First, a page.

Saturday, 16 June 2012
When asked “which do you want first, the good news or the bad news?” I always choose the bad news first. I guess I always want to get the worst part over with and then start focusing on the positives. Which is why I’ll start this post with the negatives of marriage, namely the divorce rates. When searching the internet for statistics I found that the general divorce rate in the US is approximately 50%. While these are striking numbers, I’m sure they’re not far from the statistics in most western countries. For years, rumors of even higher divorce rates of parents of autistic children have circulated where numbers as high as 80% have been frequently mentioned. Not an encouraging thought and I could not help but wonder: is this really true?
Well, after a considerable amount of time spent online, it seems that the overall consensus is that these numbers are highly exaggerated. Contrary to the rumors, studies show that divorce rates among parents of disabled children are very close to those of parents of typically developing children. However, the risk still remains higher due to another reason; a prolonged risk.
Here is a nice part of an article from Journal Sentinel’s website that explains this well: “Both groups started out with high rates of divorce when children were young, likely because the day-to-day child-care duties exact a heavy toll on marriages. But once children without disabilities grow up, their parents get over the rough patch and start to enjoy their empty nest” [said Sigan Hartley, clinical psychologist at UW's Waisman Center, and a team leader for a research aimed to find out whether parents of children who have autism spectrum disorder split up more than parents of children without disabilities]. “If parents can really survive the first years of marriage when their children are young, their likelihood of divorce steadily declined until, in our sample, virtually no risk by the time a son or daughter was 30″, Hartley said. By contrast, parents dealing with autism continued to have a high divorce rate as their children entered adolescence and adulthood. It’s not clear why divorce rates remained high for parents of teenagers and adults with autism. But the group has some theories. ”For these parents, they don’t get the typical experience of the son or daughter gaining the same level of independence, there’s still a high demand for day-to-day responsibilities,” she said.
For me, despite the higher prolonged risk of divorce, it is still encouraging to hear that the fearsome numbers of 80% do not seem to be true. So now I’m going to turn the matter upside down. Despite the high divorce rates, the chances of parents of autistic children staying together is still substantial and that’s what I want to focus on. I want to do everything in my power to keep my own marriage strong. I have trouble seeing myself dealing with everything regarding the boys alone, without my husband in the picture. I would feel completely lost without him. I’m sure I could survive (don’t we always?), but everything would be twice as difficult. Not that the struggles are so overwhelming but rather the fact that you do not have someone to back you up, to take over and give you a minutes rest once in a while. That you do not have someone there at all times to provide you with support and encouragement when you are feeling down is a scary thought. And it makes me all the more appreciative of my husband.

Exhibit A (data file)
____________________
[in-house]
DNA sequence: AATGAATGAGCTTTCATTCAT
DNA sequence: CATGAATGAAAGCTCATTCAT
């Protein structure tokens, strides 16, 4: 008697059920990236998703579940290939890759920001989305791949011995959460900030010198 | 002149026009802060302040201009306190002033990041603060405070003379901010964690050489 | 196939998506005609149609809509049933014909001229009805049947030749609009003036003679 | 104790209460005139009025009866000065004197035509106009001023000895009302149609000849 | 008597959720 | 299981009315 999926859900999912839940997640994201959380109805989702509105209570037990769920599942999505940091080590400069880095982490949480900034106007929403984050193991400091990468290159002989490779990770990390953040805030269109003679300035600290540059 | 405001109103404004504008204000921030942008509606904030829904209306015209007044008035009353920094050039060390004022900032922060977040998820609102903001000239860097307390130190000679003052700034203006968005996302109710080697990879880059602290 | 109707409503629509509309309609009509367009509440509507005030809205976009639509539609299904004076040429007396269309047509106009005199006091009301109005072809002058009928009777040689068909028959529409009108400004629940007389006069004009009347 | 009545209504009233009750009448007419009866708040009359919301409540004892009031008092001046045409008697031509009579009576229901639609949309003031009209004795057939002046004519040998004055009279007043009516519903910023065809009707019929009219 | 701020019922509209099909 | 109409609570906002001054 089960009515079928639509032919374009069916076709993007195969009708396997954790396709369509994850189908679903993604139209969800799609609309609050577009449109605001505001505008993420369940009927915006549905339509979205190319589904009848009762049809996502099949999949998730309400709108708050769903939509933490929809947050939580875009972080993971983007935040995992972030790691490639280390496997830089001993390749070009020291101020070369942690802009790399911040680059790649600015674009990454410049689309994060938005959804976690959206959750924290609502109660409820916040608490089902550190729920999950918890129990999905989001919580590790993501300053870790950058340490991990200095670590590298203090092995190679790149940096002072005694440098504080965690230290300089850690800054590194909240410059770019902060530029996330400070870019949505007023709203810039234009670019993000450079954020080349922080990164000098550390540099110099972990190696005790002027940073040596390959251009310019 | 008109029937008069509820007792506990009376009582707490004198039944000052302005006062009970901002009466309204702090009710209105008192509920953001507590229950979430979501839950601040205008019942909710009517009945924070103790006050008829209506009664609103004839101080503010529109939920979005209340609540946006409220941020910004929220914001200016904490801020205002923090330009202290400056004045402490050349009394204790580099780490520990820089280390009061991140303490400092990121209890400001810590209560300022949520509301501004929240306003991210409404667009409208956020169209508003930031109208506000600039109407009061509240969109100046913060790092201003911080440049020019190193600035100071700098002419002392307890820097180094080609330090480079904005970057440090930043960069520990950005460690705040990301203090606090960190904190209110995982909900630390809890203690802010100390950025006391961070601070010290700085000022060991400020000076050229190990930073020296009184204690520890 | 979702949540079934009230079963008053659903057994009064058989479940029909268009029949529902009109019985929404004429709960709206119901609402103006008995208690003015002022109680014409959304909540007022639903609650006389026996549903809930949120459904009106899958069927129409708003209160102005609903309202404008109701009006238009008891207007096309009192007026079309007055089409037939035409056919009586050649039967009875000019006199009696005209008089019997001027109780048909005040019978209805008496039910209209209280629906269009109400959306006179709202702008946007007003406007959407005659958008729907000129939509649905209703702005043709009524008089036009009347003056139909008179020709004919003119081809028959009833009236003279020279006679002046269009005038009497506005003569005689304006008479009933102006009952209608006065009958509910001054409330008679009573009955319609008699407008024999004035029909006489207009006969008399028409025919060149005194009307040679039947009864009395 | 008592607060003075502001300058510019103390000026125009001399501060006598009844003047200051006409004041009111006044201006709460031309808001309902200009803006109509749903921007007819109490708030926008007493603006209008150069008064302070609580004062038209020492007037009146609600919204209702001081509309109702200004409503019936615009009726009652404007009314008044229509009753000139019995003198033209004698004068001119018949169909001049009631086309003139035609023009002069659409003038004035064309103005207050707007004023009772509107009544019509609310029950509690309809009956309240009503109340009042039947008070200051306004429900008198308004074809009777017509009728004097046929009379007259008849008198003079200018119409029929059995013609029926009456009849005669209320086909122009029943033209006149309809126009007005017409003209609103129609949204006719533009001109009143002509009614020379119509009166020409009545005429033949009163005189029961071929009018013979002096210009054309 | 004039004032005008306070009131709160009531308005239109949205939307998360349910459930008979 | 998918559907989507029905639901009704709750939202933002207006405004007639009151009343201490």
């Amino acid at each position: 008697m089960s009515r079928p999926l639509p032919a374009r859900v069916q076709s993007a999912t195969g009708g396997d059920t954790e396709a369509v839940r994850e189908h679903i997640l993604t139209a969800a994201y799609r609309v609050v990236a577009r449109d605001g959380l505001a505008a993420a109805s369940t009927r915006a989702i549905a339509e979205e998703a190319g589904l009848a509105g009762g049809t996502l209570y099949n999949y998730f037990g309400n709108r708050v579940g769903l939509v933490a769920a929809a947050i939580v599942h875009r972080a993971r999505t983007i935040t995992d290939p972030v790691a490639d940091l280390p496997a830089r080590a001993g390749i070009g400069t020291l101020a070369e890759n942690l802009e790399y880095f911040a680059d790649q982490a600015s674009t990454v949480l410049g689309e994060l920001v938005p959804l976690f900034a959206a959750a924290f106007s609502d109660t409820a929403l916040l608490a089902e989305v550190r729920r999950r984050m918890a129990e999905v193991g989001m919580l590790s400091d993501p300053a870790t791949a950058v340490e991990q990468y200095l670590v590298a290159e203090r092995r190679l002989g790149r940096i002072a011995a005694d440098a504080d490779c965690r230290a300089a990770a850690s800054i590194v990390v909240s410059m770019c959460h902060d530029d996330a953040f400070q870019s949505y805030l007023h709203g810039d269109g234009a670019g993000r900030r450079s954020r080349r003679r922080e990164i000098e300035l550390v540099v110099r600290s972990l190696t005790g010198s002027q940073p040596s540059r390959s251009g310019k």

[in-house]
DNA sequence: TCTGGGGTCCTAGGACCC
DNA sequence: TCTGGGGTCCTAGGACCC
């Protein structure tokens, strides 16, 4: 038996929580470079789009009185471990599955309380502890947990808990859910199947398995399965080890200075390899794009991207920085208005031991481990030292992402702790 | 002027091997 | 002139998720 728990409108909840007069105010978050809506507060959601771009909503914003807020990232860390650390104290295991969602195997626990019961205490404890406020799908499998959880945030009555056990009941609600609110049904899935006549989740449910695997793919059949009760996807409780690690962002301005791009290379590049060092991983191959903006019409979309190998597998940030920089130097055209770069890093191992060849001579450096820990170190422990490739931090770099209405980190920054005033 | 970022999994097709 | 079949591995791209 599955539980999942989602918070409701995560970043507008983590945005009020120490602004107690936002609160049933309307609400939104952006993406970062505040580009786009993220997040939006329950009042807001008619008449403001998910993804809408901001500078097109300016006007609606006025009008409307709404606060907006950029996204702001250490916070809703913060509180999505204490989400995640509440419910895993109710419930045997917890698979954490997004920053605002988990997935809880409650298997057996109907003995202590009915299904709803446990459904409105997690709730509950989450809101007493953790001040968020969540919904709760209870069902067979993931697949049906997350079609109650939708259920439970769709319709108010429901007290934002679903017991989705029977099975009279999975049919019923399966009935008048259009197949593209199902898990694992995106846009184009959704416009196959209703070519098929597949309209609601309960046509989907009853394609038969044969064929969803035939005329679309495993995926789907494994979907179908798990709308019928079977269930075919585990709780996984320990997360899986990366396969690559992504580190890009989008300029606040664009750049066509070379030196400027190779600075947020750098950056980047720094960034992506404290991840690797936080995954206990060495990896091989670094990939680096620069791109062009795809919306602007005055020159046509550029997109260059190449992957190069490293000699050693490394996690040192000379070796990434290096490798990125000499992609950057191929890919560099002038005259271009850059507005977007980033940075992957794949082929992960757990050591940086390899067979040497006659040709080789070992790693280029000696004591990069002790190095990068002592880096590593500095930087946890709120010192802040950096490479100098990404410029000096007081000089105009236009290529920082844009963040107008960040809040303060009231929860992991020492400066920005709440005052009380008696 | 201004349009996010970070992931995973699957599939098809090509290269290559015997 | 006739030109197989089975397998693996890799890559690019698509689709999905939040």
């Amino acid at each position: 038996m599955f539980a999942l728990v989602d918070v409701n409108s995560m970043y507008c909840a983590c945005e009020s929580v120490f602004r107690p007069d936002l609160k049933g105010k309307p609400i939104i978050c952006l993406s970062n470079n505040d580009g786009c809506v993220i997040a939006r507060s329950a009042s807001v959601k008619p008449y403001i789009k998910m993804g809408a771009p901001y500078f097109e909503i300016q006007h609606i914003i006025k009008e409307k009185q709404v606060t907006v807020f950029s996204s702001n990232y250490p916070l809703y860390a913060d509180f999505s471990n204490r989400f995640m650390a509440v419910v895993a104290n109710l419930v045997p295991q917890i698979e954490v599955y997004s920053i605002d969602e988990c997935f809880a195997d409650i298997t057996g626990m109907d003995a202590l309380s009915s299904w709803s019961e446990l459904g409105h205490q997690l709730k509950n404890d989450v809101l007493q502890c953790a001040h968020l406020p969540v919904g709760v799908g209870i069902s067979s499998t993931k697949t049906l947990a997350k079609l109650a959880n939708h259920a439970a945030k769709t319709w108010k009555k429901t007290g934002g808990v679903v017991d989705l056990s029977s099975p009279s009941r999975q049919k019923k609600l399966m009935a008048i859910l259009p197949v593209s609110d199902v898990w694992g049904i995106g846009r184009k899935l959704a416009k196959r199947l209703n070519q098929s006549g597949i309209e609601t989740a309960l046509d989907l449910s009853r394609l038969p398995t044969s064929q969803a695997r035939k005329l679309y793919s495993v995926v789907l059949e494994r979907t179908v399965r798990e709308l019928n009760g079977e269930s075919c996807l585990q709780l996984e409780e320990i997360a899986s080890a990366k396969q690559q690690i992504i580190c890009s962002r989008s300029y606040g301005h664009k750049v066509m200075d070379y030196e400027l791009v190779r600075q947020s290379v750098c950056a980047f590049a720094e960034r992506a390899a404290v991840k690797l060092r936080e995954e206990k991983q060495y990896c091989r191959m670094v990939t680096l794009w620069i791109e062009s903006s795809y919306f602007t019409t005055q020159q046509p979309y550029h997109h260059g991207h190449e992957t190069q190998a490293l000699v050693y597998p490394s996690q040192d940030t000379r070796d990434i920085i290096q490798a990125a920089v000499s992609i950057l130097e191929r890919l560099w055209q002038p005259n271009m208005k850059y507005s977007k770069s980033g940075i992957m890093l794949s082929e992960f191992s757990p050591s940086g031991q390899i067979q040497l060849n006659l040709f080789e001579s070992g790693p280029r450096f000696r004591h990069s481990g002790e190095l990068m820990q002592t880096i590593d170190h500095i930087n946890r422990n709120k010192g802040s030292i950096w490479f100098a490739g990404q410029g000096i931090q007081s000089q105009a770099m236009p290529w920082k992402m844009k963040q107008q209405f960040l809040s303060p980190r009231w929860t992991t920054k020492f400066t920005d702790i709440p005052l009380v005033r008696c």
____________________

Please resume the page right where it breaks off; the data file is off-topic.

In fact, the reason why I’m talking about all this is because today is our two year wedding anniversary. We’ve been together for almost 9 years and experienced loads of things during that time. Both our boys were born before we got married and there were many challenges on the way, the biggest one undoubtedly when Jon Agust, our older son, was born 6 weeks prematurely. 2 years later, Viktor became part of the family photo. We always stuck together and pulled through the hard times while enjoying the good times. And for some reason, I always thought that after getting married, things wouldn’t exactly change but that we were probably over the roughest part of our relationship. I wasn’t quite right. Things have been eventful to say the least, since we got married.
Two months after our wedding, we left our comfort zone and moved to Denmark to start our graduate studies. It was very exciting but also difficult and it took about a year for us to reach a level of comfort. Last summer we were in great spirits, truly looking forward to the coming winter. We thought things would only get better. And then, in September last year, came the blow. To our complete surprise, Jon Agust was diagnosed with autism. It was a tremendous shock and our immediate reaction was unwillingness to admit it to be true. We started to read up on the topic which, to our horror, only led to the realization that not only was Jon Agust autistic but almost certainly Viktor as well. We were devastated. Ever since, we’ve been dealing with this new reality, trying our best to accept what is. A dark period of low spirits followed this realization and while we’ve tried to support each other through it all, we’ve been dealing with things in our own separate ways. It has most certainly been the most difficult thing we’ve experienced, having our sons diagnosed with autism.
We are slowly emerging out of the haze. We’ve pulled through and tried our best to stay strong, if not for ourselves, then for each other. It hasn’t been easy but isn’t that exactly what marriage is all about; staying together through thick AND thin? I feel we’ve been experiencing the thin part of late. And still, we’ve managed to stay strong as a couple and be there for each other. As I am his, he is my rock. For that I will always be thankful. And my love for my husband is unwavering. Happy anniversary honey!